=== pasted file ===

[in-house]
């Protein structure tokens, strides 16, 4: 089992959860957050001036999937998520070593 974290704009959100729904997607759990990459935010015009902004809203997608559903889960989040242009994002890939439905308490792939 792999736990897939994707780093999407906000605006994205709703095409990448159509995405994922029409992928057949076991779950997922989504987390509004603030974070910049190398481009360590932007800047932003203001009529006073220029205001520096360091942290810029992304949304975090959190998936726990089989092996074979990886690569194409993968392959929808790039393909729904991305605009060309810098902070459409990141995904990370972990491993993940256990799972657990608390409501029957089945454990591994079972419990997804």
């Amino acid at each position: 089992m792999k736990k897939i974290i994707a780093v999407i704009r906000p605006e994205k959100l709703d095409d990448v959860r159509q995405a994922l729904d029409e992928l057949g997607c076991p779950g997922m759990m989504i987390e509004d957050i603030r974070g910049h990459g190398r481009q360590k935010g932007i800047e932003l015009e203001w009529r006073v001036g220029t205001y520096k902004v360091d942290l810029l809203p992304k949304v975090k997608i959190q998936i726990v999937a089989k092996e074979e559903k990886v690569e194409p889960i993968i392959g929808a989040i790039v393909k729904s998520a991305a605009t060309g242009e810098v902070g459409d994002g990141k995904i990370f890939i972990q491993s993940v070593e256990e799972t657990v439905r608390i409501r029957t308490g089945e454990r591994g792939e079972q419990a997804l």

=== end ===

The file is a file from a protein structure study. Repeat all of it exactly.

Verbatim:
[in-house]
């Protein structure tokens, strides 16, 4: 089992959860957050001036999937998520070593 974290704009959100729904997607759990990459935010015009902004809203997608559903889960989040242009994002890939439905308490792939 792999736990897939994707780093999407906000605006994205709703095409990448159509995405994922029409992928057949076991779950997922989504987390509004603030974070910049190398481009360590932007800047932003203001009529006073220029205001520096360091942290810029992304949304975090959190998936726990089989092996074979990886690569194409993968392959929808790039393909729904991305605009060309810098902070459409990141995904990370972990491993993940256990799972657990608390409501029957089945454990591994079972419990997804």
């Amino acid at each position: 089992m792999k736990k897939i974290i994707a780093v999407i704009r906000p605006e994205k959100l709703d095409d990448v959860r159509q995405a994922l729904d029409e992928l057949g997607c076991p779950g997922m759990m989504i987390e509004d957050i603030r974070g910049h990459g190398r481009q360590k935010g932007i800047e932003l015009e203001w009529r006073v001036g220029t205001y520096k902004v360091d942290l810029l809203p992304k949304v975090k997608i959190q998936i726990v999937a089989k092996e074979e559903k990886v690569e194409p889960i993968i392959g929808a989040i790039v393909k729904s998520a991305a605009t060309g242009e810098v902070g459409d994002g990141k995904i990370f890939i972990q491993s993940v070593e256990e799972t657990v439905r608390i409501r029957t308490g089945e454990r591994g792939e079972q419990a997804l």